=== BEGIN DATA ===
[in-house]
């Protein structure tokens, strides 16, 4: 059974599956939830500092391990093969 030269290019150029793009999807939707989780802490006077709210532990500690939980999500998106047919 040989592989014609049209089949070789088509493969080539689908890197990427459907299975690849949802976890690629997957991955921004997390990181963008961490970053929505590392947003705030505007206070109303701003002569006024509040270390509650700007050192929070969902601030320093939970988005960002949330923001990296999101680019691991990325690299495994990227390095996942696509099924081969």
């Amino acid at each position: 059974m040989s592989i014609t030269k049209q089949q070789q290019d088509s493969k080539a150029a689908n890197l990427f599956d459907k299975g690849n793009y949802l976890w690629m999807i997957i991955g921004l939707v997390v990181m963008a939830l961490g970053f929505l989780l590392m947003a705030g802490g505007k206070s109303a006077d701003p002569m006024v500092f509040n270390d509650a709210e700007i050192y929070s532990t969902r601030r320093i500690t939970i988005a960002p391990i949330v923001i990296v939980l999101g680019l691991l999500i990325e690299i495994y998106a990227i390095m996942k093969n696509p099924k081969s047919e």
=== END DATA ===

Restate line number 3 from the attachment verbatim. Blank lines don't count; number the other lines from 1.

């Amino acid at each position: 059974m040989s592989i014609t030269k049209q089949q070789q290019d088509s493969k080539a150029a689908n890197l990427f599956d459907k299975g690849n793009y949802l976890w690629m999807i997957i991955g921004l939707v997390v990181m963008a939830l961490g970053f929505l989780l590392m947003a705030g802490g505007k206070s109303a006077d701003p002569m006024v500092f509040n270390d509650a709210e700007i050192y929070s532990t969902r601030r320093i500690t939970i988005a960002p391990i949330v923001i990296v939980l999101g680019l691991l999500i990325e690299i495994y998106a990227i390095m996942k093969n696509p099924k081969s047919e």